“Stress,” he says, “is when you wake up at four in the morning because your baby sister is crying, and you have to get her to go back to sleep before she wakes up your little brother. Stress is when you know if your little sister wakes up your mother, or your mother’s boyfriend, they’ll be really mad at you. It’s when you know that if you don’t get her to sleep, you won’t sleep, and then your teachers will be really mad at you because you fall asleep in their classes, or because you have to stand and move around to stay awake. Stress is knowing all this and knowing that you can’t let your little sister know your stressed, because if you do, she’ll never fall back asleep.”

Whew. I lean on the white board. I’ve heard about this kid’s situation. “That sounds incredibly stressful. Yeah. Especially for someone your age.” The kid is twelve.

Another student raises his hand. “Stress is when you have too much homework and when you just want to sleep, but your mother’s mad at you because you lost your winter coat and a bunch of other stuff. It’s when you feel like everything is coming down on your shoulders.”

Nearly everyone shares some definition of stress, and it’s all in the same vein. But there are parallels to be made.

I draw two pictures on the board.

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“Based on what you all shared, which of these pictures looks to be the most stressful?” I ask. The answer is unanimous.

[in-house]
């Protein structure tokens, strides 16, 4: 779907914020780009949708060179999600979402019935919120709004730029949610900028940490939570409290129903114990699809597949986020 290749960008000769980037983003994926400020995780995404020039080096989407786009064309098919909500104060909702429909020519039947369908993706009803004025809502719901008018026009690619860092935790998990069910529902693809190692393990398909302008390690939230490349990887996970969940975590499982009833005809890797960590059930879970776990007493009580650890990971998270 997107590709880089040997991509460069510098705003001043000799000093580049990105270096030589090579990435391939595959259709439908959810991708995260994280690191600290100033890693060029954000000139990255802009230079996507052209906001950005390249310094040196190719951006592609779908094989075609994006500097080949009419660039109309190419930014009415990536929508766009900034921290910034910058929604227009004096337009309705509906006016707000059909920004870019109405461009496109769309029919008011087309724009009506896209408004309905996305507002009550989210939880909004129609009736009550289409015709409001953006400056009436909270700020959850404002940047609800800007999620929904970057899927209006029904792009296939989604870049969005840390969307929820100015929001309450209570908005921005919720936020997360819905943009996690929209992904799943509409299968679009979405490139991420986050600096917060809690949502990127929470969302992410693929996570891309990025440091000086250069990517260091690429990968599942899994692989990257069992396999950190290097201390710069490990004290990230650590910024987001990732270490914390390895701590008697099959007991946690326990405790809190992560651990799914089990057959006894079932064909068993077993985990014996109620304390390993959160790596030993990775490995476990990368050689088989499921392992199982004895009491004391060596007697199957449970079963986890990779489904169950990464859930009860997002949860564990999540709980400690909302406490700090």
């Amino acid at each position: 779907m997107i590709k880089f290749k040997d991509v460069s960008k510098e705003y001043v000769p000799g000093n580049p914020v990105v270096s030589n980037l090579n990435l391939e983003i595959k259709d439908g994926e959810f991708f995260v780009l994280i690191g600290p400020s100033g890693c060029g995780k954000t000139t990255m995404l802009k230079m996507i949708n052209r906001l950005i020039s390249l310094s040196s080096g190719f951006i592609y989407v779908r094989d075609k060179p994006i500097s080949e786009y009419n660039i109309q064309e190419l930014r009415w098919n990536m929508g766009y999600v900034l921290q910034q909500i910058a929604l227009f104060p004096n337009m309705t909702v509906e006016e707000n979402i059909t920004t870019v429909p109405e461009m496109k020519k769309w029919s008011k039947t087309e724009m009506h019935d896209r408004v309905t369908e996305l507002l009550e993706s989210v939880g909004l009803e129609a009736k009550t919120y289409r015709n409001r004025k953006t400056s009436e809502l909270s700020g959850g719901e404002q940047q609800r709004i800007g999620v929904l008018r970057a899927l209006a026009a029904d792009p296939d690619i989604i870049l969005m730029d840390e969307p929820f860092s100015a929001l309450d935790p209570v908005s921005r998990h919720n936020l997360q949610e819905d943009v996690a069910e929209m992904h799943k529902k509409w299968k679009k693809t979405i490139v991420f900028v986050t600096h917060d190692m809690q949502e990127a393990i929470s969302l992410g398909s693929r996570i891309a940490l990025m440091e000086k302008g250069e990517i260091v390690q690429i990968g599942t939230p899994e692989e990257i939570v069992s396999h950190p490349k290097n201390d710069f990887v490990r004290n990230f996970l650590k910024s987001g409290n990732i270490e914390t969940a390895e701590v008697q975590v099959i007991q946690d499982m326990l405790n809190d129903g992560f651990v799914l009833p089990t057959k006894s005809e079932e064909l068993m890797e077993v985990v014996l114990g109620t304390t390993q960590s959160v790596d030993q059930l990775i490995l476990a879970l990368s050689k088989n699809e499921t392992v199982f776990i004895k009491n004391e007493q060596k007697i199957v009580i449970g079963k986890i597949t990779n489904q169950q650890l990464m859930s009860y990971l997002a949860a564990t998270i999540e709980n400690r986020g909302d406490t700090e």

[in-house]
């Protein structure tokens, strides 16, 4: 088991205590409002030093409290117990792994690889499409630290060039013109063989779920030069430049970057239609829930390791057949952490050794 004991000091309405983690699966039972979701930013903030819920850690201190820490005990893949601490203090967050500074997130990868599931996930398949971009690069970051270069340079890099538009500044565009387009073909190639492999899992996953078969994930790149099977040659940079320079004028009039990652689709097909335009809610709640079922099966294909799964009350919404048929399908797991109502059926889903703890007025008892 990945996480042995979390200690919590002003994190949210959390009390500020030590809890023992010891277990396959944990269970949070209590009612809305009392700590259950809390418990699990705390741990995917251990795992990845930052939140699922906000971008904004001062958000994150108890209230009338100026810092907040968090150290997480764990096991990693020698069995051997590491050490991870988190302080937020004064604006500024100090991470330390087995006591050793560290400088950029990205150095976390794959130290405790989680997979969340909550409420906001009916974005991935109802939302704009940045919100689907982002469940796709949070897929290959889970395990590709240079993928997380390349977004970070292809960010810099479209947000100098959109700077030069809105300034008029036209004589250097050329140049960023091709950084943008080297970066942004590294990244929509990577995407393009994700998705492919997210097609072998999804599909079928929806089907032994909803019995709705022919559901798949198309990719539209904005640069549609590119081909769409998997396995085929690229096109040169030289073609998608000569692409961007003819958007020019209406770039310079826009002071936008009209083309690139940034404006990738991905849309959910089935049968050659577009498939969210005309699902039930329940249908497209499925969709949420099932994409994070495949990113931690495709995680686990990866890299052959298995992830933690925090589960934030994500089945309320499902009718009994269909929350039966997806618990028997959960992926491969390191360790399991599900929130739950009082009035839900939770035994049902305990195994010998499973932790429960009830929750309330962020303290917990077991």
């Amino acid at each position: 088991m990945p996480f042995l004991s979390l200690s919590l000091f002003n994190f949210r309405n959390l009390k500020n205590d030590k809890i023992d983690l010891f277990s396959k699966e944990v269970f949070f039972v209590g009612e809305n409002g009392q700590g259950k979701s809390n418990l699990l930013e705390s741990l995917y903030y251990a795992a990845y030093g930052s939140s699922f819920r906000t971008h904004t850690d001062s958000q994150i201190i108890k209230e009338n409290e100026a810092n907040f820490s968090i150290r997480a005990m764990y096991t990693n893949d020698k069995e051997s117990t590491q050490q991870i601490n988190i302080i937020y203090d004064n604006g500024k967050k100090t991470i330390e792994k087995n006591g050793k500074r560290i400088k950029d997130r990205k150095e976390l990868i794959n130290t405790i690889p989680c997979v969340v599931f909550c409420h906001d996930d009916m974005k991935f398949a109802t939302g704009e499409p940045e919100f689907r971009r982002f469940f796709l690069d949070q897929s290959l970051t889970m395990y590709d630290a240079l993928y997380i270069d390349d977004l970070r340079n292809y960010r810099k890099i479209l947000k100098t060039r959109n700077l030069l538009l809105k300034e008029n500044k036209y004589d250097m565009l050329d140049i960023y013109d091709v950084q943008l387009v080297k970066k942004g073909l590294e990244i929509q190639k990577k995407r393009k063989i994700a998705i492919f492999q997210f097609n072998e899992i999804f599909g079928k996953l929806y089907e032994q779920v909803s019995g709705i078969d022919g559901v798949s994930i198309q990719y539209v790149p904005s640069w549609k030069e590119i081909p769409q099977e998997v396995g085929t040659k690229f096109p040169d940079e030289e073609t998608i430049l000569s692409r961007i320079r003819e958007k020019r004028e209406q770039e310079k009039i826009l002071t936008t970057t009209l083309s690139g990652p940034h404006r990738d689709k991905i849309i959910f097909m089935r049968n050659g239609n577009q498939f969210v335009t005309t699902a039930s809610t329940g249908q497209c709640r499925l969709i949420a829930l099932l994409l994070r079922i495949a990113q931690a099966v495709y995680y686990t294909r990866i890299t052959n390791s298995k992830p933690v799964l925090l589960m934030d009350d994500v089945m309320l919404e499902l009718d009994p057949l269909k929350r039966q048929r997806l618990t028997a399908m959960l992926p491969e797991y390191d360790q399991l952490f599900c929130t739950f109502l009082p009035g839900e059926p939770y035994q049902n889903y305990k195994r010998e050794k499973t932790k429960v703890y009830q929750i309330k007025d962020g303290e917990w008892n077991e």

I alter the pictures.

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“Which of these figures would you rather have come down on your arm? Which is going to break the skin?” Again, unanimous. I ask why.

And so, the kids themselves come up with the best definition of stress. A definition that fits both engineering, and life.

In another class, as we discussed trusses, cross-bracing, right angles, and support against fatigue, the students spontaneously broke out into a 7th-grade rendition of Bill Wither’s song “Lean on Me.”

These opportunities can best be seized if teachers are not rushing to cover material for a test, if administrators value creativity, and if all constituents of the school recognize the need to teach the whole child.

We only cover definitions for compression and compressive strength. I don’t have it in me to cover tension with this group today. We’ll get to that and the remaining eleven words next class.